A 26-year-old Santa Ynez Valley firefighter’s death, along with the loss of 18 other Hot Shot crewmen earlier this year, is being blamed on an Arizona agency’s incompetence.
An Arizona state safety commission’s report released this week found that the death of Sean Misner and fellow crewmen fighting a wildfire near Prescott last June was due to poor planning by their superiors, faulty communication, and being sent to fight a horrendous blaze to protect buildings and pastures that were “indefensible.”
They were called to fight a fast-moving fire without proper briefing, with inadequate maps and radios that failed to allow them proper contact with their commanders, the commission found.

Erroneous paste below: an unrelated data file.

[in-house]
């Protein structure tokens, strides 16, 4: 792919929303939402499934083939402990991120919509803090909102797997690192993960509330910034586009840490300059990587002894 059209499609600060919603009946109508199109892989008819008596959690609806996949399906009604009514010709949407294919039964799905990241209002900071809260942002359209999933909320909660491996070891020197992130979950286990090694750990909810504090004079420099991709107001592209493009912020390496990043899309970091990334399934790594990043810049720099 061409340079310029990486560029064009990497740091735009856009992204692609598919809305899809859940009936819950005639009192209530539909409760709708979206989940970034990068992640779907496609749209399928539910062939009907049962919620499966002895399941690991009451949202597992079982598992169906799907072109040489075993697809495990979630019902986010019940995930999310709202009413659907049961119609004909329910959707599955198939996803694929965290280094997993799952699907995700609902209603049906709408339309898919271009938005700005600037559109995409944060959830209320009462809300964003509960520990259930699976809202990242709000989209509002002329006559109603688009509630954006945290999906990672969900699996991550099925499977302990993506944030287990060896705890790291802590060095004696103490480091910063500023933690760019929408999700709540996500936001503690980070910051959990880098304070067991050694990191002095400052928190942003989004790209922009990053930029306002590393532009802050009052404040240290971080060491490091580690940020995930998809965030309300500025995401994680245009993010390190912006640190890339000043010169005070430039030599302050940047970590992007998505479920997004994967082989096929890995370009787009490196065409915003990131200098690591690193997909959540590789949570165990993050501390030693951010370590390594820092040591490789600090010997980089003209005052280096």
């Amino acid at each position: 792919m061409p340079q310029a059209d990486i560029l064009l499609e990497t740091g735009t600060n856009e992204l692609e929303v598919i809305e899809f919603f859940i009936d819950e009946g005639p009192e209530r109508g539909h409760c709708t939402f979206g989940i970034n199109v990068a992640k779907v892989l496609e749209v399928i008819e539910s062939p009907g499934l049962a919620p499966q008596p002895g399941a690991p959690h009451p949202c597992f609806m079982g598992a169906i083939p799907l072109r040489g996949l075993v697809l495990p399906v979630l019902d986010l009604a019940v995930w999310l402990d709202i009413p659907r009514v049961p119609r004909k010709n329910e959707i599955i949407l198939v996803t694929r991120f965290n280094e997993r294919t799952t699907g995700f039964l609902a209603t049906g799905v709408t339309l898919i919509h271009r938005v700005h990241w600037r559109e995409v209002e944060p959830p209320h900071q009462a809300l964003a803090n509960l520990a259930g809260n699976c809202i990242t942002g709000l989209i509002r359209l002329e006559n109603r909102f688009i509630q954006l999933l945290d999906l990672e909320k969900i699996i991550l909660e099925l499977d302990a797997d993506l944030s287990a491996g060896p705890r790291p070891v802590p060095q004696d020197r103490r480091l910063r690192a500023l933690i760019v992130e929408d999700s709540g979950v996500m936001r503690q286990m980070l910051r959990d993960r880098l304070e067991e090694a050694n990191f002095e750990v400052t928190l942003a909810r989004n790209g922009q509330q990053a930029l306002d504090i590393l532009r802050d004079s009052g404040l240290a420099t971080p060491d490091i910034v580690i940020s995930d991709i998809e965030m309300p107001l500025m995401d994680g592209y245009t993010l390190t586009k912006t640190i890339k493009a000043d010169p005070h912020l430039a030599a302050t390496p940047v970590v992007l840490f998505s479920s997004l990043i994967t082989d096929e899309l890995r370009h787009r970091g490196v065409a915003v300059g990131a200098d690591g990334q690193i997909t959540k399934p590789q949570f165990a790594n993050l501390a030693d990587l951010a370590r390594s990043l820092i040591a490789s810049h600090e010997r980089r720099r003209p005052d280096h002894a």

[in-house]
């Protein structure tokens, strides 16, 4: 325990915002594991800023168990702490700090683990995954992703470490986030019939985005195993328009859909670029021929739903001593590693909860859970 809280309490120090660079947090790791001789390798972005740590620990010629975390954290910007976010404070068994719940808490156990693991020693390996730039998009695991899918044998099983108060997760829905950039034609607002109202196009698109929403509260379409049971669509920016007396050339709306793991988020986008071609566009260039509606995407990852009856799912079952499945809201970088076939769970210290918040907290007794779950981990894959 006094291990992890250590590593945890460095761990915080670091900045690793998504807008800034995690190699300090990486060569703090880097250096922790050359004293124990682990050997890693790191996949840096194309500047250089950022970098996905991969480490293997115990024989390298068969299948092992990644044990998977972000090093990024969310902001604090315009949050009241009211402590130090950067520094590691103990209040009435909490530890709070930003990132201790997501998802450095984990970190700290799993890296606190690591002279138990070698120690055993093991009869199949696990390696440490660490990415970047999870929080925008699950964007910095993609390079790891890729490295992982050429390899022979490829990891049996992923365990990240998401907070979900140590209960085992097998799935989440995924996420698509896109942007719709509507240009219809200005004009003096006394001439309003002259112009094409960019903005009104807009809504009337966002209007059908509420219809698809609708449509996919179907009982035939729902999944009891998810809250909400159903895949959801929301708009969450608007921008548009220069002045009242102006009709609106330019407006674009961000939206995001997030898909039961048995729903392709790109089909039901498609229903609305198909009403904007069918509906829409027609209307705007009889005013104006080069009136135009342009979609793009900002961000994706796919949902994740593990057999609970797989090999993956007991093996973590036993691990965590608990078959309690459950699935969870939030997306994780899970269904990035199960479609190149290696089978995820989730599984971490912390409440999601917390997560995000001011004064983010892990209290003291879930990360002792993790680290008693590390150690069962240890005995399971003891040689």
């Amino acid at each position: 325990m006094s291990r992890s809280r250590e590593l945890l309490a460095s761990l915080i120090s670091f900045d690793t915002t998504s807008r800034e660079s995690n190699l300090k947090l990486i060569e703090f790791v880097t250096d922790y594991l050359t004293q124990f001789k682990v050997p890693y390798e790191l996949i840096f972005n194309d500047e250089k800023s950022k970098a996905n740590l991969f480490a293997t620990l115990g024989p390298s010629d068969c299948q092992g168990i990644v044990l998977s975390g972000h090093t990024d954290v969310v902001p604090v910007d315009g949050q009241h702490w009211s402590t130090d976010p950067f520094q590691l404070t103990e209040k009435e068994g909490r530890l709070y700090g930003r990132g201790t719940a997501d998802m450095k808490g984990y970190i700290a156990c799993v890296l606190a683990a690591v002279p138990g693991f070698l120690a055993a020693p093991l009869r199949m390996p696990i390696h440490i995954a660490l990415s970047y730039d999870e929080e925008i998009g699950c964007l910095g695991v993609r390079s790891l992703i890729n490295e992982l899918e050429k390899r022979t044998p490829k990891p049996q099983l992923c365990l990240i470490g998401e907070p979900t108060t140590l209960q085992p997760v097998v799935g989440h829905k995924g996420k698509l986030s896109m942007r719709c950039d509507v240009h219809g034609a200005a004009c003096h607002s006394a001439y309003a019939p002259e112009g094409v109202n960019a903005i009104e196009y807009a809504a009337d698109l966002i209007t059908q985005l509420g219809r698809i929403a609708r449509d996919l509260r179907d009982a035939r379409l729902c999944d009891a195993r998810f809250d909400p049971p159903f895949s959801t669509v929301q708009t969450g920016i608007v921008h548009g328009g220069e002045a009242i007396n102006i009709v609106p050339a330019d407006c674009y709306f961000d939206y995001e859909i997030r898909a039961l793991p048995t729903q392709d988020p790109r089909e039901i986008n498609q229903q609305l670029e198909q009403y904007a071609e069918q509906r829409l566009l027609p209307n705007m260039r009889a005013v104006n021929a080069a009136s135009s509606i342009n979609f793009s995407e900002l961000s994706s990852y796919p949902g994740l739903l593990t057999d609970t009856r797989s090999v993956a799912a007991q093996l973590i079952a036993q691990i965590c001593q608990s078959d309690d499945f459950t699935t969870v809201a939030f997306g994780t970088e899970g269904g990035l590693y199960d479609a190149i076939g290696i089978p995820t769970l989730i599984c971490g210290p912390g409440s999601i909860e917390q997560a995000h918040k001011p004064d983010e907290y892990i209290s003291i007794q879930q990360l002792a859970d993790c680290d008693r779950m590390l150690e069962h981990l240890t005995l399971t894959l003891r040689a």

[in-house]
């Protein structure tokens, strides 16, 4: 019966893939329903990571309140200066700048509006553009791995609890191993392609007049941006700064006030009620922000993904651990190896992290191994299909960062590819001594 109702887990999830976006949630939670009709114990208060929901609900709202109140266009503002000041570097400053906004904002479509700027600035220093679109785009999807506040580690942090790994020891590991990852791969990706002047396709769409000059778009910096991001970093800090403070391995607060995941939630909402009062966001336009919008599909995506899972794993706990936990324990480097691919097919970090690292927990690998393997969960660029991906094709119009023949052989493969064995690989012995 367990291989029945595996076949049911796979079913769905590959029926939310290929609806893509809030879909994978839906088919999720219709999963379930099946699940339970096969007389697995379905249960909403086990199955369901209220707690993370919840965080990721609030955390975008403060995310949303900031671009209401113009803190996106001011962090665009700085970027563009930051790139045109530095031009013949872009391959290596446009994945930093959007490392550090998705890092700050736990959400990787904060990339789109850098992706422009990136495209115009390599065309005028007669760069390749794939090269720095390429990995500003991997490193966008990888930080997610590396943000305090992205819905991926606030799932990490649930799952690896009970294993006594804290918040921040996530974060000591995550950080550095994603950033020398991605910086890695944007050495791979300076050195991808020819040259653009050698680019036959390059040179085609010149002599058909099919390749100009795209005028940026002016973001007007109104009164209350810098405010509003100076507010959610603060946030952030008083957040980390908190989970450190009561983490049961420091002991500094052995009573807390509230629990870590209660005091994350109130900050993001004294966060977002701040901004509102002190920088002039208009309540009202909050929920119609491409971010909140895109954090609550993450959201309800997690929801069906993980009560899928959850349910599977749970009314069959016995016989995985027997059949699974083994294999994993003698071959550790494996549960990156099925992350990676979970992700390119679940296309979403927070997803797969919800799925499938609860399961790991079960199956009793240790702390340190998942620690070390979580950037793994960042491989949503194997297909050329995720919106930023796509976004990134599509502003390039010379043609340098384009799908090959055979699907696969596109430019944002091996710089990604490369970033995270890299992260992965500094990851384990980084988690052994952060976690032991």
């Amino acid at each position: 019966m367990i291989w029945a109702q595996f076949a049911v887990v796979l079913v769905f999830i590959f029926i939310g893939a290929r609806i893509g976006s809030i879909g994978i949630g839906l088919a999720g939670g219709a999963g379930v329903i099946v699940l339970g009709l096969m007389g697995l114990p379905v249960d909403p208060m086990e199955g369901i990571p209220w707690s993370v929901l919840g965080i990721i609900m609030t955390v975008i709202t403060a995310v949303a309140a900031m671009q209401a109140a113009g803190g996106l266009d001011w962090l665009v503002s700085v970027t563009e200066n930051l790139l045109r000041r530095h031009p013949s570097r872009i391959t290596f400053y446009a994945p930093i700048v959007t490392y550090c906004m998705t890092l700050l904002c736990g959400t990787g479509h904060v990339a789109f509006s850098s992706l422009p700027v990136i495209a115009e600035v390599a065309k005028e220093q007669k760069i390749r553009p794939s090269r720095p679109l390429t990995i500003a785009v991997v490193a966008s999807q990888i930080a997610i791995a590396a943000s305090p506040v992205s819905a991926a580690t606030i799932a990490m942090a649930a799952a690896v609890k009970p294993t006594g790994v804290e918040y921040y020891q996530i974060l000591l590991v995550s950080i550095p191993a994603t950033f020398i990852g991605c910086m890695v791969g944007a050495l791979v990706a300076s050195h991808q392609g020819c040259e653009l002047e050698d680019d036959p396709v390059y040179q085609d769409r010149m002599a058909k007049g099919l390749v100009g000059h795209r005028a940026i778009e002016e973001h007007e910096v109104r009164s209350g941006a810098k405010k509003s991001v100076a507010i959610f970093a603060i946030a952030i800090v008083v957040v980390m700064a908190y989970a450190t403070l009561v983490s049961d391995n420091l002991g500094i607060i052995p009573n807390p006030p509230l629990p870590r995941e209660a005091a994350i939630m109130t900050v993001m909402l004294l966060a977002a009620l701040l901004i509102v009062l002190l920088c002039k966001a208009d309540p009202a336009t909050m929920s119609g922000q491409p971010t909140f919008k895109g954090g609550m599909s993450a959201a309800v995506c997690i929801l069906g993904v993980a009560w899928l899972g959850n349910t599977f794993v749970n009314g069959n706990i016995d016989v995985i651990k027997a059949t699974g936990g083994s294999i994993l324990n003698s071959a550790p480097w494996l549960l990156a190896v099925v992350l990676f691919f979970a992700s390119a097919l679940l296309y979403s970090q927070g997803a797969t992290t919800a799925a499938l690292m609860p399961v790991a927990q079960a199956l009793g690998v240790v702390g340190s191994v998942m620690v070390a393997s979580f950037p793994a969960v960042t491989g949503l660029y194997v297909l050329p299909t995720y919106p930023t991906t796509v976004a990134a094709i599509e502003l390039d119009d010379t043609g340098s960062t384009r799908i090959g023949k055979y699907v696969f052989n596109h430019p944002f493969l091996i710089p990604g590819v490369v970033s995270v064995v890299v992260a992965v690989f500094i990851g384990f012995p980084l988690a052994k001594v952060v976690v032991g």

No proper risk assessment had been made as to their safety or an awareness by their commanders of the danger faced by the Granite Mountain hotshot team, said consultants to the Arizona Division of Occupational Safety and Health. The Arizona State Forestry Division now is being fined $559,000, and other state officials proposed payments of $25,000 to dependents.
Misner was nephew of Montecito Fire District operations chief Terry McElwee and grandson of former Montecito fire chief Herb McElwee. Misner’s wife, Amanda, gave birth to his son two months after his death. Misner was a graduate of Santa Ynez Valley High School.